I’m also going to get together with Paul Wickens from Brookes, who just happens to be an expert in Conversation Analysis – quite the stroke of luck! My plan is to have a short ‘test’ conversation with a friend about the aims of higher education, have a first go at transcribing with CA markup and then going through it with Paul. I realised my feasibility study transcript won’t be of much use in practicing CA as we were so agreeable with one another, while I have a philosophy of education friend in mind who can and will argue about anything. So that’s my CA training sorted.

<Supervision record 12.01.17>

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The myth of the autonomous teenager

White, J. 1997. Philosophy and the aims of higher education. Studies in Higher Education, 22 (1), pp7-17.

I got a bit low constructing a response to this paper, because it was published in the same year I went to university and it got me thinking about my own undergraduate experience. I don’t want to depress anyone unnecessarily (especially not on Blue Monday), so I promise not to dwell on that bit.

John White gave a paper last week at the IoE on the place of love in education, and I figured that now that we’re mates and everything (I’m going to use his first name from now on to prove it) I should read this one, and then I can talk with him about it over a beer. It’s highly relevant to my thesis as it questions the role of philosophy in determining the aims of higher education.

I used to have clear ideas about what higher education *should* be; I felt that the entire education system – including higher education – should provide a steer towards sustainability; subverting the neoliberal, consumerist agenda rather than supporting it (I’m a personal fan of Barnett’s utopian ecological university). Now, of course, I realise that this a personal preference based on my own moral philosophy; the values and idea of the good life I have attached myself to. It transpires that I would have more of a philosophical leg to stand on if I advocated that universities should be focused on serving God. Hence my thesis…

I’m going to put the critique of Barnett’s argument for emancipatory aims of higher education to one side for now, as John’s own arguments seem sound but I really want to take a look at what Barnett said first hand (and also Paul Standish’s review of The Idea of the University). I was under the impression that Barnett fully acknowledged higher education’s surfeit of aims. In his 1988 paper Does Higher Education have Aims he even argues that ‘talk of aims in relation to higher education is in several senses inappropriate and misleading’ (p239).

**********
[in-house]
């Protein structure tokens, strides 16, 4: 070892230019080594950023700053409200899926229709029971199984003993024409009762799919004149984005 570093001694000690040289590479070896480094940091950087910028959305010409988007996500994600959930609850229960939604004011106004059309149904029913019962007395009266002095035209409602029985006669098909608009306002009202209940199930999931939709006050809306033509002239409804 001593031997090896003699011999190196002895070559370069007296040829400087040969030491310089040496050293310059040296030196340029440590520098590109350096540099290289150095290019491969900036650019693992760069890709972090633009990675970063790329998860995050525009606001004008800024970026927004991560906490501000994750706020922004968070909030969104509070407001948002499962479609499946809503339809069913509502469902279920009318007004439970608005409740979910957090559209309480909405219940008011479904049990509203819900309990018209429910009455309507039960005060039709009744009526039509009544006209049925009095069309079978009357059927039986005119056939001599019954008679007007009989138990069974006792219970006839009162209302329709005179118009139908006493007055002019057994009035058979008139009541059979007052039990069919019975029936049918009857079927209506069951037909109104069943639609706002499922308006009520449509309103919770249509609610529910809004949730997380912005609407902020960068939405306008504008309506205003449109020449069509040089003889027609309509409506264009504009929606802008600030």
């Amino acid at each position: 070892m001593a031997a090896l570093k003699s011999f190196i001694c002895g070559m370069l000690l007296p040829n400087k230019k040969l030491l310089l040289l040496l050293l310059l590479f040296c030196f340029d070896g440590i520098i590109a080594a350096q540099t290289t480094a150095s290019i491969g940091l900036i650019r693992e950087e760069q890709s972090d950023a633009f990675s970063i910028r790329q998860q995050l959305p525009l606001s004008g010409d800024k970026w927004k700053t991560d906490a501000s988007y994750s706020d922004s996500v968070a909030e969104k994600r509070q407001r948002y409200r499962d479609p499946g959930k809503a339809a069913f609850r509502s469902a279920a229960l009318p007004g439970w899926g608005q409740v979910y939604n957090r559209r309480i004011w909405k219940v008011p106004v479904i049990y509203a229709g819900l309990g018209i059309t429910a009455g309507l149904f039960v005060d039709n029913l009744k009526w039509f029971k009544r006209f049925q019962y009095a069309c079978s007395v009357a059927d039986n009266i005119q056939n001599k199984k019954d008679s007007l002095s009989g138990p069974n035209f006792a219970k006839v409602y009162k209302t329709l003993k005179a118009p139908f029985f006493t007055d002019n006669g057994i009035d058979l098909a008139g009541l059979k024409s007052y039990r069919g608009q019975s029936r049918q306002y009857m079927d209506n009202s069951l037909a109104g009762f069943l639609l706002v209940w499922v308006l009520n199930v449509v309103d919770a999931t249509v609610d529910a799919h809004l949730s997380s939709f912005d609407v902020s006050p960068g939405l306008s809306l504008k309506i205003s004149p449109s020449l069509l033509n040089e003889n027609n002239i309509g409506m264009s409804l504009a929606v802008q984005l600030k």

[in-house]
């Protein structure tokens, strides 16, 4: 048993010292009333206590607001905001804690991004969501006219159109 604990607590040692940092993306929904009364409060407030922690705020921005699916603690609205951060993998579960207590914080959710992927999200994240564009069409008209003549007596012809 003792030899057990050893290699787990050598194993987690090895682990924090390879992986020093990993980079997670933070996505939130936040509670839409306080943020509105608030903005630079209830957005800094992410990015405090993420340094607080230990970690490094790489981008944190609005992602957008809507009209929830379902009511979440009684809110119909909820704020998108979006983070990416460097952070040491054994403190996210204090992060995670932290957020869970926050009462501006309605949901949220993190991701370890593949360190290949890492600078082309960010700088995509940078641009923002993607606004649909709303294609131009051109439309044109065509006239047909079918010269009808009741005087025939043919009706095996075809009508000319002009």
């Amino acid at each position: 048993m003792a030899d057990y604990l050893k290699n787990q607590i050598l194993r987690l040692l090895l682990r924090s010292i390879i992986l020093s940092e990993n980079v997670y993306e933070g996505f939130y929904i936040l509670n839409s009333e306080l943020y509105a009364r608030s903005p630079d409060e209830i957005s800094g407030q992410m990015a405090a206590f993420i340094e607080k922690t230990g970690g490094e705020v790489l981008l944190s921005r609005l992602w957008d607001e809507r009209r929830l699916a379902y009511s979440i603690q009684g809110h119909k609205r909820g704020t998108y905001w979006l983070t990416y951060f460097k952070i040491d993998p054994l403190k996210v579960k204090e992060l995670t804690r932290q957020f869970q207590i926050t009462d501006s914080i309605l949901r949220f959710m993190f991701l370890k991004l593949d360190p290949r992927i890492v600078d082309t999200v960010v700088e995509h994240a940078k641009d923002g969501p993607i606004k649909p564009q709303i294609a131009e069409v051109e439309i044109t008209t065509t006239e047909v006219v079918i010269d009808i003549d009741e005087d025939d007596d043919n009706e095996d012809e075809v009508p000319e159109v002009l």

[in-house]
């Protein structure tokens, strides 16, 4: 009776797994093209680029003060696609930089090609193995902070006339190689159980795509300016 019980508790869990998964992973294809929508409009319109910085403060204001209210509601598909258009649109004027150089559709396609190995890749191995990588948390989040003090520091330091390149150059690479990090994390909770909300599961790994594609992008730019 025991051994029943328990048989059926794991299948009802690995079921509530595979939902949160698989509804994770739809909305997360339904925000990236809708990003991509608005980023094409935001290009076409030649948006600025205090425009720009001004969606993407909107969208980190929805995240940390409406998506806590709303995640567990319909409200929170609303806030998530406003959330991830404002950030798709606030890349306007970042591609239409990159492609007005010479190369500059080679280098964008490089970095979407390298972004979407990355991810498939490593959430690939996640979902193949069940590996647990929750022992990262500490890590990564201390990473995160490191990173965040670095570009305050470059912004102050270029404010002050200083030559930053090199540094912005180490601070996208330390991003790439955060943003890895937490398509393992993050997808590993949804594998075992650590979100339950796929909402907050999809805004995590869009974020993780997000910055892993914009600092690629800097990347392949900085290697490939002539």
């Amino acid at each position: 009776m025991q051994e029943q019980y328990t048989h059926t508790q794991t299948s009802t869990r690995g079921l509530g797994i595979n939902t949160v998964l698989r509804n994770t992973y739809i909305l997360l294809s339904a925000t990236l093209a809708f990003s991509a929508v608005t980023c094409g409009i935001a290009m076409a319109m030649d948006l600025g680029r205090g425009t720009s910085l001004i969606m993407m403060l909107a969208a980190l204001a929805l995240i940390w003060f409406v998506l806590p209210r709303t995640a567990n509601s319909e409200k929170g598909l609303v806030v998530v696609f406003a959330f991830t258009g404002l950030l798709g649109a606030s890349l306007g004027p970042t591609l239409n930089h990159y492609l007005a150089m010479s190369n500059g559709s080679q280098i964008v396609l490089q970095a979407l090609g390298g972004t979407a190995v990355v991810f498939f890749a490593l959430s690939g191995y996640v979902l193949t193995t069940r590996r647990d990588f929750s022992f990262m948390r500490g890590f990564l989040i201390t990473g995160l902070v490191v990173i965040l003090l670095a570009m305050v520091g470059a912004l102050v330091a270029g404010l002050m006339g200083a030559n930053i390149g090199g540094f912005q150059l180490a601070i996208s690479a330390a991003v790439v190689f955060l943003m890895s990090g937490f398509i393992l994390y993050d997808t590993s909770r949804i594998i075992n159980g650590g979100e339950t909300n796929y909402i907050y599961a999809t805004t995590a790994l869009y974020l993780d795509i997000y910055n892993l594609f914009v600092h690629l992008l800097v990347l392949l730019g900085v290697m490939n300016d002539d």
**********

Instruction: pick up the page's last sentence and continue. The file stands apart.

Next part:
What I want to respond to today is John’s argument against philosophising on the aims of higher education, on the grounds that, while children do and must have aims imposed on them, HE students are ‘autonomous persons’ who decide for themselves what their goals are. Many years before before students actually became protected by consumer law and universities were formally classified as ‘traders/sellers/suppliers’, he writes of ‘consumer sovereignty’ – of aims that reflect the different goals students have in mind. Interestingly, having said here that ‘all but the oldest children are typically too ignorant and… immature to know what is best for them, educationally speaking’ (p12), the paper John gave at the IoE this week supported an extension of learner autonomy to compulsory schooling, with a taster curriculum that allows pupils to develop their own interests. I’d like to ask him more about this with reference to his views about aims in higher education. It feels to me that a general move towards developing and supporting learner autonomy brings together some big ideas – including emancipation.

I am deeply uneasy about these assertions of the autonomy of (primarily) 18-year-olds. I can think of many ways – implicit and explicit – in which the state, the business community and academics can and do impose aims on students (fee loans, internships, graduate attributes, assessment criteria). Families can be a huge influence on the goals of these so-called ‘autonomous persons’, particularly if they are offering cash or freebies. I went for a swim halfway through reading John’s paper, and overheard two mothers in the shower strategising about their children’s university education. One was putting £25 a month aside (I did the maths… disappointing). The other was wondering whether her son would be up for moving to live with his grandfather in Norway at 14 in order to do the IBacc and get a (free) place at a Norwegian university.